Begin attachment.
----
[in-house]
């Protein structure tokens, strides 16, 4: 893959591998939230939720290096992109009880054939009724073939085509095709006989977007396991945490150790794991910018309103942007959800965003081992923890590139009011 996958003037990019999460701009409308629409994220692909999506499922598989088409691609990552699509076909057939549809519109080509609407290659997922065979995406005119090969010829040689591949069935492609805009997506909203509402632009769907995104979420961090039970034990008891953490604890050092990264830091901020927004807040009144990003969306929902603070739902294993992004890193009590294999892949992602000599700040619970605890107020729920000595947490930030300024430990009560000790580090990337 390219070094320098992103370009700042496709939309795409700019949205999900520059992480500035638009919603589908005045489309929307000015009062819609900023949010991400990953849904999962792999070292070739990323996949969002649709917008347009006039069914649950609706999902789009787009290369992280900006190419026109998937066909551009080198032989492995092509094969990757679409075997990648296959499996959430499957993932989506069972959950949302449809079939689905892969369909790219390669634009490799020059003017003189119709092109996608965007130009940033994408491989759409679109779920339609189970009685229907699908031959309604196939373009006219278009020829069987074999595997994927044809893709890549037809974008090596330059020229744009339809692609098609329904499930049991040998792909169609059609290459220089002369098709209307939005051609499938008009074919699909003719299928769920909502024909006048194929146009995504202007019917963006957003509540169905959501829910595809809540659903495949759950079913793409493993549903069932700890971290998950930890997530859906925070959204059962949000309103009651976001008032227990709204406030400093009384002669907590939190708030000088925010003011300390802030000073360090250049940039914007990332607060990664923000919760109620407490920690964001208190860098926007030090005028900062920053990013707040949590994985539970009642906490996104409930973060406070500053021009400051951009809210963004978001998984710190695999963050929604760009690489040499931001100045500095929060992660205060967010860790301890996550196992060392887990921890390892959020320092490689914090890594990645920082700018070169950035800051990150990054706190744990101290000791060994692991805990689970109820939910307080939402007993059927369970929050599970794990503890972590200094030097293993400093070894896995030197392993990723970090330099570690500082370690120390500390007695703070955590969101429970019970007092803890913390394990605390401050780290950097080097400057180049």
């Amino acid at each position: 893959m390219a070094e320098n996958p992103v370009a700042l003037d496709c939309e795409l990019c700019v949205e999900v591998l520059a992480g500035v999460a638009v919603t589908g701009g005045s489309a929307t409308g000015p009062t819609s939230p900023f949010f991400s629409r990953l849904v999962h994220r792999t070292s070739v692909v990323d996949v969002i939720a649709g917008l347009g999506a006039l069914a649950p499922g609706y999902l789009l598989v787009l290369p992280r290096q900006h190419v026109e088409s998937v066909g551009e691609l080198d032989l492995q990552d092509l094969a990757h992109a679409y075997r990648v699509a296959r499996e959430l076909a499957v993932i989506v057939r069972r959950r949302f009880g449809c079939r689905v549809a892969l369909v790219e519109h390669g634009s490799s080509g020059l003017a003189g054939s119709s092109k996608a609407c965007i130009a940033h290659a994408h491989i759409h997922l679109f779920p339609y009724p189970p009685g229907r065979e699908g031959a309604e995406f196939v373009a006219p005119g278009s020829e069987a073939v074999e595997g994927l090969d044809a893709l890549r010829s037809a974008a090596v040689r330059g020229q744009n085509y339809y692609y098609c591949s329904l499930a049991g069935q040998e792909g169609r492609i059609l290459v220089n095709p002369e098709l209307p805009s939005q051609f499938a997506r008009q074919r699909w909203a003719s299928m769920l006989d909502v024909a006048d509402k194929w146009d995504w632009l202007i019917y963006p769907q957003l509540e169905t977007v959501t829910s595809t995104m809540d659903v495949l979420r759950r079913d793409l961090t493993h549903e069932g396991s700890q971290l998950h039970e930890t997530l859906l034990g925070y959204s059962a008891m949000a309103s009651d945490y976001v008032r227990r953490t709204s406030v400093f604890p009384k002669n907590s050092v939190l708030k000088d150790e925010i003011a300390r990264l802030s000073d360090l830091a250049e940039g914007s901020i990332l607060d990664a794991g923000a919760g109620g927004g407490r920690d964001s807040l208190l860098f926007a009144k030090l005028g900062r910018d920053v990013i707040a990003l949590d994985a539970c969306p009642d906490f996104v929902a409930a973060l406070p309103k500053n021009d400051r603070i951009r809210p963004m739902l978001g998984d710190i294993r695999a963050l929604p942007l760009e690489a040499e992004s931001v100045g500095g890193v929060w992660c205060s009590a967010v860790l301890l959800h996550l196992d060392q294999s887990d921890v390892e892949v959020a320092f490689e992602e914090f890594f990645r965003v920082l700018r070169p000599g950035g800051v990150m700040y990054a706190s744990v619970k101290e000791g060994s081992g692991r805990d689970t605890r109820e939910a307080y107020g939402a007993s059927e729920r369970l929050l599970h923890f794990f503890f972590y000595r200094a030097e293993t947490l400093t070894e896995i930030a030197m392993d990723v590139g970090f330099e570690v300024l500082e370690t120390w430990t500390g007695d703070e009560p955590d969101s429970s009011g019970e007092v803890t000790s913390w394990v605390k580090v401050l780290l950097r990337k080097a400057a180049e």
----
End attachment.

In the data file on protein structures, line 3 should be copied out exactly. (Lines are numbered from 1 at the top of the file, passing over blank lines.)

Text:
């Amino acid at each position: 893959m390219a070094e320098n996958p992103v370009a700042l003037d496709c939309e795409l990019c700019v949205e999900v591998l520059a992480g500035v999460a638009v919603t589908g701009g005045s489309a929307t409308g000015p009062t819609s939230p900023f949010f991400s629409r990953l849904v999962h994220r792999t070292s070739v692909v990323d996949v969002i939720a649709g917008l347009g999506a006039l069914a649950p499922g609706y999902l789009l598989v787009l290369p992280r290096q900006h190419v026109e088409s998937v066909g551009e691609l080198d032989l492995q990552d092509l094969a990757h992109a679409y075997r990648v699509a296959r499996e959430l076909a499957v993932i989506v057939r069972r959950r949302f009880g449809c079939r689905v549809a892969l369909v790219e519109h390669g634009s490799s080509g020059l003017a003189g054939s119709s092109k996608a609407c965007i130009a940033h290659a994408h491989i759409h997922l679109f779920p339609y009724p189970p009685g229907r065979e699908g031959a309604e995406f196939v373009a006219p005119g278009s020829e069987a073939v074999e595997g994927l090969d044809a893709l890549r010829s037809a974008a090596v040689r330059g020229q744009n085509y339809y692609y098609c591949s329904l499930a049991g069935q040998e792909g169609r492609i059609l290459v220089n095709p002369e098709l209307p805009s939005q051609f499938a997506r008009q074919r699909w909203a003719s299928m769920l006989d909502v024909a006048d509402k194929w146009d995504w632009l202007i019917y963006p769907q957003l509540e169905t977007v959501t829910s595809t995104m809540d659903v495949l979420r759950r079913d793409l961090t493993h549903e069932g396991s700890q971290l998950h039970e930890t997530l859906l034990g925070y959204s059962a008891m949000a309103s009651d945490y976001v008032r227990r953490t709204s406030v400093f604890p009384k002669n907590s050092v939190l708030k000088d150790e925010i003011a300390r990264l802030s000073d360090l830091a250049e940039g914007s901020i990332l607060d990664a794991g923000a919760g109620g927004g407490r920690d964001s807040l208190l860098f926007a009144k030090l005028g900062r910018d920053v990013i707040a990003l949590d994985a539970c969306p009642d906490f996104v929902a409930a973060l406070p309103k500053n021009d400051r603070i951009r809210p963004m739902l978001g998984d710190i294993r695999a963050l929604p942007l760009e690489a040499e992004s931001v100045g500095g890193v929060w992660c205060s009590a967010v860790l301890l959800h996550l196992d060392q294999s887990d921890v390892e892949v959020a320092f490689e992602e914090f890594f990645r965003v920082l700018r070169p000599g950035g800051v990150m700040y990054a706190s744990v619970k101290e000791g060994s081992g692991r805990d689970t605890r109820e939910a307080y107020g939402a007993s059927e729920r369970l929050l599970h923890f794990f503890f972590y000595r200094a030097e293993t947490l400093t070894e896995i930030a030197m392993d990723v590139g970090f330099e570690v300024l500082e370690t120390w430990t500390g007695d703070e009560p955590d969101s429970s009011g019970e007092v803890t000790s913390w394990v605390k580090v401050l780290l950097r990337k080097a400057a180049e």